John Howard normalised the practice, which led to his nickname ‘the lying rodent’, and the situation got worse under his protege Tony Abbott, who lied about things including Pauline Hanson, Cardinal Pell, carbon tax impacts, climate change, asylum seekers, China’s CO2 emissions, broadband, debt, productivity, tax reform and Tasmanian forests. Then again, he had been hit in the head more than once at university.

Long before Fox News was a twinkle in Mr Murdoch’s eye, its creator’s noxious influence has been a key factor in our own homegrown culture of political untruths.

Uncle Rupert. David Lowe with Midjourney AI.

His organisation News Limited was originally created to counter union voices in Broken Hill in the 1920s, and has moved steadily further to the right since Rupert took control in 1952.

Lachlan Murdoch is currently suing Australia’s Crikey for suggested that the Murdochs were ‘unindicted co-conspirators’ in the deadly Capitol riots. It will be interesting to see how the Dominion decision affects that case.

There are also a number of other legal cases in the wings in the USA for Fox News and their fellow travellers, some claiming even higher damages than those sought by Dominion. Will the next claimants take the money and run, or force extreme broadcasters to trial for monetising mis-truths?

As Dominion’s lead attorney Justin Nelson said on the courthouse steps after the trial was dissolved, ‘Lies have consequences.’ Unfortunately the consequences can be unpredictable.

* This morning Lachlan Murdoch dropped his defamation case against the publisher of Crikey.


David Lowe
David Lowe – photo Tree Faerie

Originally from Canberra, David Lowe is an award-winning film-maker, writer and photographer with particular interests in the environment and politics. He’s known for his campaigning work with Cloudcatcher Media.

Long ago, he did work experience in Parliament House with Mungo MacCallum.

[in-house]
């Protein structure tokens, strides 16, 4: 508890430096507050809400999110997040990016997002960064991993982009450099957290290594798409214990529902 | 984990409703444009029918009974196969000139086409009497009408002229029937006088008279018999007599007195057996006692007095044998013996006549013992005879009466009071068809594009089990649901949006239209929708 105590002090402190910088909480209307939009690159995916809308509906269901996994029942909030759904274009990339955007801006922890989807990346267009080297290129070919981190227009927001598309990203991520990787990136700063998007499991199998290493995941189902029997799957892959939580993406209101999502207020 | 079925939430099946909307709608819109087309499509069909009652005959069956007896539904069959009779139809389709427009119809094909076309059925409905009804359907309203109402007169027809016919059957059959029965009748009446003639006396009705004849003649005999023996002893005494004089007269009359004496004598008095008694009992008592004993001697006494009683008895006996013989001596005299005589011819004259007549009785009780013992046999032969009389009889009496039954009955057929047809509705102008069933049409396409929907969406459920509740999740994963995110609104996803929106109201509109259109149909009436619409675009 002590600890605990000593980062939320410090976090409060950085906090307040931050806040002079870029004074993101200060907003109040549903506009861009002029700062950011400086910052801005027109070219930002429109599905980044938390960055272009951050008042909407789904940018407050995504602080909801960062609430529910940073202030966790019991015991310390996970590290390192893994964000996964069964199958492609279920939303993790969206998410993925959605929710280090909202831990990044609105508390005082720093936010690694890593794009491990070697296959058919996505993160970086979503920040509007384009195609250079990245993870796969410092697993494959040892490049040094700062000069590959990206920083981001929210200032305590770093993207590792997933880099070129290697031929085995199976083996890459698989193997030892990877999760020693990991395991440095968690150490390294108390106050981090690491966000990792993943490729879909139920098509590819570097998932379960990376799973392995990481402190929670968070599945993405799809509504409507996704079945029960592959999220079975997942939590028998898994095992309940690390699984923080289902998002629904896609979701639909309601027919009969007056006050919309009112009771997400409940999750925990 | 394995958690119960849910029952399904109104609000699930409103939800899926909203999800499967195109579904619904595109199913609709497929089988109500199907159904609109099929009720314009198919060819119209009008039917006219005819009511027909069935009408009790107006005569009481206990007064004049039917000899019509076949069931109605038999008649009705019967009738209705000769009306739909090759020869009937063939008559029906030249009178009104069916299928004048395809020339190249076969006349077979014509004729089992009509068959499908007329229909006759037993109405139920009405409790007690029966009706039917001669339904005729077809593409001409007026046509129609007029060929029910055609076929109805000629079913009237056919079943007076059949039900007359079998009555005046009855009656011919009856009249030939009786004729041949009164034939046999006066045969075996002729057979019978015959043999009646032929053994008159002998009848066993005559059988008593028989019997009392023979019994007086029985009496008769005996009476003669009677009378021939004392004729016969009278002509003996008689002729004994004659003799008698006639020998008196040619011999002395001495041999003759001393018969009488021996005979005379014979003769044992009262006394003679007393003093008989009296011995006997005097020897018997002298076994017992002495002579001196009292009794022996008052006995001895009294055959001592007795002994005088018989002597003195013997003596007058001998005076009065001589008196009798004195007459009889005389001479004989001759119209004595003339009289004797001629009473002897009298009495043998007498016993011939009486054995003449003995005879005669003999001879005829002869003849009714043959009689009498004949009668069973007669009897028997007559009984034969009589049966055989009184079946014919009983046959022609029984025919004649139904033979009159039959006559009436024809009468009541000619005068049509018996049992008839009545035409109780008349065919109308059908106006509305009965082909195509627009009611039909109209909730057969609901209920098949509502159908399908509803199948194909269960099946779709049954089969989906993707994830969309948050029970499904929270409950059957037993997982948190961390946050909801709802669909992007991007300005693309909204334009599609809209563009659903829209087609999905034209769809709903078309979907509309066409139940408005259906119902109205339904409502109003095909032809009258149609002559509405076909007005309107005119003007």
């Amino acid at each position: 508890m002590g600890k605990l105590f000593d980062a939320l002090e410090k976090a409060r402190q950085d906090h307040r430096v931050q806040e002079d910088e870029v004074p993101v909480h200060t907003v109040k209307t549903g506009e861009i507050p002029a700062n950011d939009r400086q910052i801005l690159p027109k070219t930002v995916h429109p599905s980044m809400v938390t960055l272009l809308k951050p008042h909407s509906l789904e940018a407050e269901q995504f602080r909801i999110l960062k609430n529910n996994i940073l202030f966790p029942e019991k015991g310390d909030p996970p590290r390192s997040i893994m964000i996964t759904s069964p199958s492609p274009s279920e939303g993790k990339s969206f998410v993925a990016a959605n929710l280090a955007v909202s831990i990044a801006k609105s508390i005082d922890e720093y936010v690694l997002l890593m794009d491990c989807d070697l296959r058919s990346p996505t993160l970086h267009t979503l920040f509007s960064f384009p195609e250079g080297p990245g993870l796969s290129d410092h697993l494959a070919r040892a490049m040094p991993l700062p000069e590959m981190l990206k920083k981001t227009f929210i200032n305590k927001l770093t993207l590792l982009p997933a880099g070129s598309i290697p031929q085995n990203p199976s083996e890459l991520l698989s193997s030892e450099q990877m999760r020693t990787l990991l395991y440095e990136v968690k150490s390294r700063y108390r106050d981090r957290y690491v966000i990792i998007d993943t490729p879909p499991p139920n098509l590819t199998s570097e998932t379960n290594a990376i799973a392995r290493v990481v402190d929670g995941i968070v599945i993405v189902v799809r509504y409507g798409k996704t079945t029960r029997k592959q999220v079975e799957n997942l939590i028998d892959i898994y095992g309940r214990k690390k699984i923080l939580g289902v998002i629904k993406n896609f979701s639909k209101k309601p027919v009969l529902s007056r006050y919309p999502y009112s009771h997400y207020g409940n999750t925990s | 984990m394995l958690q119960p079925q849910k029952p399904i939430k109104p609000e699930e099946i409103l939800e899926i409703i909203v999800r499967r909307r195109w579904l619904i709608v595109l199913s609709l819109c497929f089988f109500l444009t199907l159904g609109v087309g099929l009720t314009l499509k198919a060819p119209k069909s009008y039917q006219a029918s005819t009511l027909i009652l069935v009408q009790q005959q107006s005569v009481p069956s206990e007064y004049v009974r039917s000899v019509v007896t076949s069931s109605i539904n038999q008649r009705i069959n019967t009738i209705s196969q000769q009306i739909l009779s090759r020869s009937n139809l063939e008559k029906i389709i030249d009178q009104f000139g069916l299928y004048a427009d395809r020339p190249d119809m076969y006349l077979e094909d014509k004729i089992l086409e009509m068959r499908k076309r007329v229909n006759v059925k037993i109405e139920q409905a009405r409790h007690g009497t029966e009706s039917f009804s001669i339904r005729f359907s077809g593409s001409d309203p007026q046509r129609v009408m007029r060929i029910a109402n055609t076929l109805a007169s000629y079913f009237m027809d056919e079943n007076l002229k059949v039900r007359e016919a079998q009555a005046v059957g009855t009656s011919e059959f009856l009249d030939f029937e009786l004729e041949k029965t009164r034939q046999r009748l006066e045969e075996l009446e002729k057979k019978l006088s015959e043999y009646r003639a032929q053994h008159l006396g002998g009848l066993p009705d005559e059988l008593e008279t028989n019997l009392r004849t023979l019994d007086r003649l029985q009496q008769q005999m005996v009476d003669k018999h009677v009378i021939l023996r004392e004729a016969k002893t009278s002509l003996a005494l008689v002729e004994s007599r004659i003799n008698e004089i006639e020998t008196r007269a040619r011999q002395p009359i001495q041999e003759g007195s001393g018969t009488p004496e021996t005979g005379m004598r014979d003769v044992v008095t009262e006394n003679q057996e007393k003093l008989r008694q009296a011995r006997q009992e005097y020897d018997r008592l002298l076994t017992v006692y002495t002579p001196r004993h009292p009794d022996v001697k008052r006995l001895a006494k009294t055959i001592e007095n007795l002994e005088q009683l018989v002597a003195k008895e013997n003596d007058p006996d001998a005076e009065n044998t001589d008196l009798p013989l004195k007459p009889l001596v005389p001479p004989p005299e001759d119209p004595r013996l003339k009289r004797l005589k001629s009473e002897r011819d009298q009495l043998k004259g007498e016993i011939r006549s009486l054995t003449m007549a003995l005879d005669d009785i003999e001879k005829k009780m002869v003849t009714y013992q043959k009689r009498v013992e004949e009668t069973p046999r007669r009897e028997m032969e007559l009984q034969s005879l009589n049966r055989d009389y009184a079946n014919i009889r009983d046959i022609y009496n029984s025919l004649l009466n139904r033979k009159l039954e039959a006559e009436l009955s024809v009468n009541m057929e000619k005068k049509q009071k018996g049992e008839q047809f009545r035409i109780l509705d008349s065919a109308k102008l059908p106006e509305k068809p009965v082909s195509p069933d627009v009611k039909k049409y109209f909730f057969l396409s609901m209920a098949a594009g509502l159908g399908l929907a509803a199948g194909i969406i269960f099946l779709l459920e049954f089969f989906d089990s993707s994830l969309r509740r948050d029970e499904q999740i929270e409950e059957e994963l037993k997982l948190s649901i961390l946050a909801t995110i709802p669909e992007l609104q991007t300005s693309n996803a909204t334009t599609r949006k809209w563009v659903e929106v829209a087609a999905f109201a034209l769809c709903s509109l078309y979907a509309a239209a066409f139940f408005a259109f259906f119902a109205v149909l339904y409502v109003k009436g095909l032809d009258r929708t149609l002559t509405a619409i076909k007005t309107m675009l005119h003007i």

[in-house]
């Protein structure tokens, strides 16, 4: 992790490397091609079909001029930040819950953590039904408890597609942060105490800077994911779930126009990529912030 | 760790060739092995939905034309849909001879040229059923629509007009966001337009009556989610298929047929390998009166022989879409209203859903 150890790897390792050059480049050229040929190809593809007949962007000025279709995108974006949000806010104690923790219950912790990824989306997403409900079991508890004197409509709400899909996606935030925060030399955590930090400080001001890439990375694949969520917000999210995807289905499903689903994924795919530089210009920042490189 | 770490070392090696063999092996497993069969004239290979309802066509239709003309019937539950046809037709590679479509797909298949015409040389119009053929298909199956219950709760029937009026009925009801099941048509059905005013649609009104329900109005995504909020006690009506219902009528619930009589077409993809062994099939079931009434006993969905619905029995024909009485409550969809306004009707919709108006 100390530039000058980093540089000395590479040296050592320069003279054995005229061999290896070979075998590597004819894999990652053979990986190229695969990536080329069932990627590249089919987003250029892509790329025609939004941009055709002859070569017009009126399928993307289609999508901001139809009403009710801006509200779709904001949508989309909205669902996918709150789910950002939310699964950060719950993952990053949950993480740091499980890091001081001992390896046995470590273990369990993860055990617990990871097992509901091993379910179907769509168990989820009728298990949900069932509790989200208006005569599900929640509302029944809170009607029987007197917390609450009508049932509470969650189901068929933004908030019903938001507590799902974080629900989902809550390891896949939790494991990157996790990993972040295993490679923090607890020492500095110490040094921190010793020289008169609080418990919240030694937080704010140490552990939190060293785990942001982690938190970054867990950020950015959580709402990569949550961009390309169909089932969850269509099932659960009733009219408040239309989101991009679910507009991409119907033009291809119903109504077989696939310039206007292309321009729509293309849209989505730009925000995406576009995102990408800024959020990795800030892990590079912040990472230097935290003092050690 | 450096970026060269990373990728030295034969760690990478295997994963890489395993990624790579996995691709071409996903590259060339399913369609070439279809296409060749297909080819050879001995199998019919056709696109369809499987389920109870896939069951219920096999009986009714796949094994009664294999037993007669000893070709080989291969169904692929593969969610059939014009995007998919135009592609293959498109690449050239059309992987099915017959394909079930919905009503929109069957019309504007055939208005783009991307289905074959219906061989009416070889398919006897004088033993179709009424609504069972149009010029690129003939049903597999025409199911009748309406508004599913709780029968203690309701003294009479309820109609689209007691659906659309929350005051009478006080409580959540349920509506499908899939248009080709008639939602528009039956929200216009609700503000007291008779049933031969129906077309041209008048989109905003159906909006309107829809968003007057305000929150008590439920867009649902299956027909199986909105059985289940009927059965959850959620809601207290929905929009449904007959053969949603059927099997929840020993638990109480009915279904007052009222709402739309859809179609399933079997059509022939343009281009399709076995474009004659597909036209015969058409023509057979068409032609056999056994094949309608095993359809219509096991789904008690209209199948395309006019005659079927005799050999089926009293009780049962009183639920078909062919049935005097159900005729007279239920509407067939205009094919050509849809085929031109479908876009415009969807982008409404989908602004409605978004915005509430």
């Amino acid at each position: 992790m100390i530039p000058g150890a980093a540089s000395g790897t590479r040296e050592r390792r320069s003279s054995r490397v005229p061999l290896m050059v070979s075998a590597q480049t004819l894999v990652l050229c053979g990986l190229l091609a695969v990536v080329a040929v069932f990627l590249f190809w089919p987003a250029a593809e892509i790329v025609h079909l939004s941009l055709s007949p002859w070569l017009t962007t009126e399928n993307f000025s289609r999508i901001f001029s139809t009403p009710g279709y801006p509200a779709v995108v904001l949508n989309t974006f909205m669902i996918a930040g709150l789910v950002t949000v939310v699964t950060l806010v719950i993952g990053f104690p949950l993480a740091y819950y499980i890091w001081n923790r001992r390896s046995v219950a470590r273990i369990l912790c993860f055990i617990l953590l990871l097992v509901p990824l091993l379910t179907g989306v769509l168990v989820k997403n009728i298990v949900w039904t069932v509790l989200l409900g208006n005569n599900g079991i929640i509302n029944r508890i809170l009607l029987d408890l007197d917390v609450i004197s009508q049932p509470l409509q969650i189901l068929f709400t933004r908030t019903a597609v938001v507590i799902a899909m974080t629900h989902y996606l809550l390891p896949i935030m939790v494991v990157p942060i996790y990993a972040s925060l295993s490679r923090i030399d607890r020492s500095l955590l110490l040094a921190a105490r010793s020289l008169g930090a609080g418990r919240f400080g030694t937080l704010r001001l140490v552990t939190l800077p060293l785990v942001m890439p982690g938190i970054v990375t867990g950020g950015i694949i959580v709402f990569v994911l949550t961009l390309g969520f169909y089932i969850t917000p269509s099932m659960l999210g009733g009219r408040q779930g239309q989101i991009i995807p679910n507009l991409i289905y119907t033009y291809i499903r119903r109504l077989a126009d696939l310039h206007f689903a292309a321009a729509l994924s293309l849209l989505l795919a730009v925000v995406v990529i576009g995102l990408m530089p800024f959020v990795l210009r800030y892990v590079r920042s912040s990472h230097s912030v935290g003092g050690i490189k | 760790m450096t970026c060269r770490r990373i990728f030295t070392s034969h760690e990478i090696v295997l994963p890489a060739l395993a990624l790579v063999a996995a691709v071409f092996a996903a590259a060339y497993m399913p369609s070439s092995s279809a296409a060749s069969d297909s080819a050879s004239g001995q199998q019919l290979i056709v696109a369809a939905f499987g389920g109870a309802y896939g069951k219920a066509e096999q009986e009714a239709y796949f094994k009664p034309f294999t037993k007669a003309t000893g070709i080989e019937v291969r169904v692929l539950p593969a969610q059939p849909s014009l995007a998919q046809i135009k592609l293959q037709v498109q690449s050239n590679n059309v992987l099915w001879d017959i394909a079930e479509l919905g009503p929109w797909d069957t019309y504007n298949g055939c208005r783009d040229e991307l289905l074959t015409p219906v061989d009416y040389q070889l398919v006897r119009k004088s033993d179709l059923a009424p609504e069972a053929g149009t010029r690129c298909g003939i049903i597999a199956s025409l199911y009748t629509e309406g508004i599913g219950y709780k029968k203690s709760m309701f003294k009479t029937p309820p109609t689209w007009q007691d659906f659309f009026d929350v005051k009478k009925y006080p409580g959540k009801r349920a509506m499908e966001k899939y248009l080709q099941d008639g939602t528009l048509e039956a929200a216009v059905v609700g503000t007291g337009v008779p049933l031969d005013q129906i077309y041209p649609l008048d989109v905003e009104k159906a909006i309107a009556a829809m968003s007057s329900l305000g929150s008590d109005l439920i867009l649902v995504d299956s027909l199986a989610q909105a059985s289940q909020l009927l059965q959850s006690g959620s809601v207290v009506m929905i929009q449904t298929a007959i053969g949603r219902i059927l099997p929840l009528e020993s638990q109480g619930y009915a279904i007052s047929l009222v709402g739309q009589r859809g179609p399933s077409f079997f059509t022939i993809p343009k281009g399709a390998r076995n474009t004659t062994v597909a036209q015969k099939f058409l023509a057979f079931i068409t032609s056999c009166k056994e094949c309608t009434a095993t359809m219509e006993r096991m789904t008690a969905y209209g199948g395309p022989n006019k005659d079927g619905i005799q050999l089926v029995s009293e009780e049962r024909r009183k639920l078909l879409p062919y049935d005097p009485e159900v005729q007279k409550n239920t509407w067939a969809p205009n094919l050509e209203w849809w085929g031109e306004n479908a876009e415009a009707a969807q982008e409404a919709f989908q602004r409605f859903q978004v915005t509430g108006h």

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6 COMMENTS

  1. You just spouted stuff from CNN that is provably false. As in, US fed gov footage and docs can disprove it. The point of CNN, Fox, and the others, is to lie in both directions so that the public spends its time and energy arguing about the reality of unimportant, yet highly hyped events. “We’ll know our disinformation program is complete when everything the American public believes is false.” – CIA Director William Casey

  2. The fact that Keith Murdock created “The Barrier Miner” in Broken Hill to counteract the truth being published by the Barrier Daily Truth” is the absolute truth. They have been promulgating misinformation ever since.

  3. Yep, libel insurance will likely come to dear Rupert’s rescue.

    One court case (USA ), down and out – Dominion wins
    Next court case ( Australia ), defamation against Crikey – now abandoned by Newscorpse
    Still coming court case (USA ) – Smartmatic, they going bigger than Dominion with a claim US$2.7billions worth!

    Dear Rupert, you’ll soon be uninsurable so please do keep the path to self bankruptcy going.

  4. Black Rock has offered Rupert $90b for Fox, but they want Tucker gone. Black Rock had its company Dominion sue Fox. Instead of fighting it, Rupert ordered Fox to pay $0.8b and use it as an excuse to terminate Tuckers contract. Rupert gets richer, Black Rock – Dominion stays profitable, you all get to believe voting machines are safe and effective, Tucker has a $25m offer from OAN. Everyone is happy.